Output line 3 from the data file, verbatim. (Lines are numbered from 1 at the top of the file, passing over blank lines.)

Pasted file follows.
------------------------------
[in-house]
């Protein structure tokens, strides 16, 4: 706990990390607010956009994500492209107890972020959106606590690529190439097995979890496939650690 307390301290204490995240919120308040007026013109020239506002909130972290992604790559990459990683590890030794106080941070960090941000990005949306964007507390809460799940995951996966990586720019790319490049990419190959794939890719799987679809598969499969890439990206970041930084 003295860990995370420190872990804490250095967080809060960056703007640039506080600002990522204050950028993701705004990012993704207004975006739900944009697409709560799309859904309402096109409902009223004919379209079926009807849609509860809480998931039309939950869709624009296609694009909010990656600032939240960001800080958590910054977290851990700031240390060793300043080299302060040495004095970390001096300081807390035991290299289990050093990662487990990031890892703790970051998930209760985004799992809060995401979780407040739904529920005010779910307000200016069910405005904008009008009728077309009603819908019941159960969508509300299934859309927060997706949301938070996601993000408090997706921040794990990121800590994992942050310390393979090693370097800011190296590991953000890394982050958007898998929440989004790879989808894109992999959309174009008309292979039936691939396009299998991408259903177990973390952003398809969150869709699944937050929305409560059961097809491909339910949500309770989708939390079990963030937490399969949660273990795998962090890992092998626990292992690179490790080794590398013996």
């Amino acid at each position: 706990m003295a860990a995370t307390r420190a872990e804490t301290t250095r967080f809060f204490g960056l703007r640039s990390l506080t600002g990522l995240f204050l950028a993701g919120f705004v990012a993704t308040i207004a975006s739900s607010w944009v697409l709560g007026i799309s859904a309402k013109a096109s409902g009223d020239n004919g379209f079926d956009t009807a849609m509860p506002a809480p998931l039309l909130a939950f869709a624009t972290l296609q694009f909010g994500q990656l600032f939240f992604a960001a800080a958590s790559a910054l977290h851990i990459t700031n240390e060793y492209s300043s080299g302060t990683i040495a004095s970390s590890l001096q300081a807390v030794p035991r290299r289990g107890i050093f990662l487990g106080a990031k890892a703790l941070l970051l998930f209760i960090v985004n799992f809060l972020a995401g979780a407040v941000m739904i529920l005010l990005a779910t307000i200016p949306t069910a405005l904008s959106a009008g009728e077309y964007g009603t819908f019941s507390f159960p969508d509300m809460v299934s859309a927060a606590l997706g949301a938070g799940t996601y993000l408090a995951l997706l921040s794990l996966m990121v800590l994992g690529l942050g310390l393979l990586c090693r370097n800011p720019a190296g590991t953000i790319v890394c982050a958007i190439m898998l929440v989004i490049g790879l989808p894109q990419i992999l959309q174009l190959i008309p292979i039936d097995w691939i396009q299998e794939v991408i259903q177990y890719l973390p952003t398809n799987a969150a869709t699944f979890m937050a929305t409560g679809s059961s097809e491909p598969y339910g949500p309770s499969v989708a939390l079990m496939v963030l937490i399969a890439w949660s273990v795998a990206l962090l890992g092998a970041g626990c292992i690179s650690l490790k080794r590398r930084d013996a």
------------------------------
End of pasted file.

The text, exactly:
């Amino acid at each position: 706990m003295a860990a995370t307390r420190a872990e804490t301290t250095r967080f809060f204490g960056l703007r640039s990390l506080t600002g990522l995240f204050l950028a993701g919120f705004v990012a993704t308040i207004a975006s739900s607010w944009v697409l709560g007026i799309s859904a309402k013109a096109s409902g009223d020239n004919g379209f079926d956009t009807a849609m509860p506002a809480p998931l039309l909130a939950f869709a624009t972290l296609q694009f909010g994500q990656l600032f939240f992604a960001a800080a958590s790559a910054l977290h851990i990459t700031n240390e060793y492209s300043s080299g302060t990683i040495a004095s970390s590890l001096q300081a807390v030794p035991r290299r289990g107890i050093f990662l487990g106080a990031k890892a703790l941070l970051l998930f209760i960090v985004n799992f809060l972020a995401g979780a407040v941000m739904i529920l005010l990005a779910t307000i200016p949306t069910a405005l904008s959106a009008g009728e077309y964007g009603t819908f019941s507390f159960p969508d509300m809460v299934s859309a927060a606590l997706g949301a938070g799940t996601y993000l408090a995951l997706l921040s794990l996966m990121v800590l994992g690529l942050g310390l393979l990586c090693r370097n800011p720019a190296g590991t953000i790319v890394c982050a958007i190439m898998l929440v989004i490049g790879l989808p894109q990419i992999l959309q174009l190959i008309p292979i039936d097995w691939i396009q299998e794939v991408i259903q177990y890719l973390p952003t398809n799987a969150a869709t699944f979890m937050a929305t409560g679809s059961s097809e491909p598969y339910g949500p309770s499969v989708a939390l079990m496939v963030l937490i399969a890439w949660s273990v795998a990206l962090l890992g092998a970041g626990c292992i690179s650690l490790k080794r590398r930084d013996a």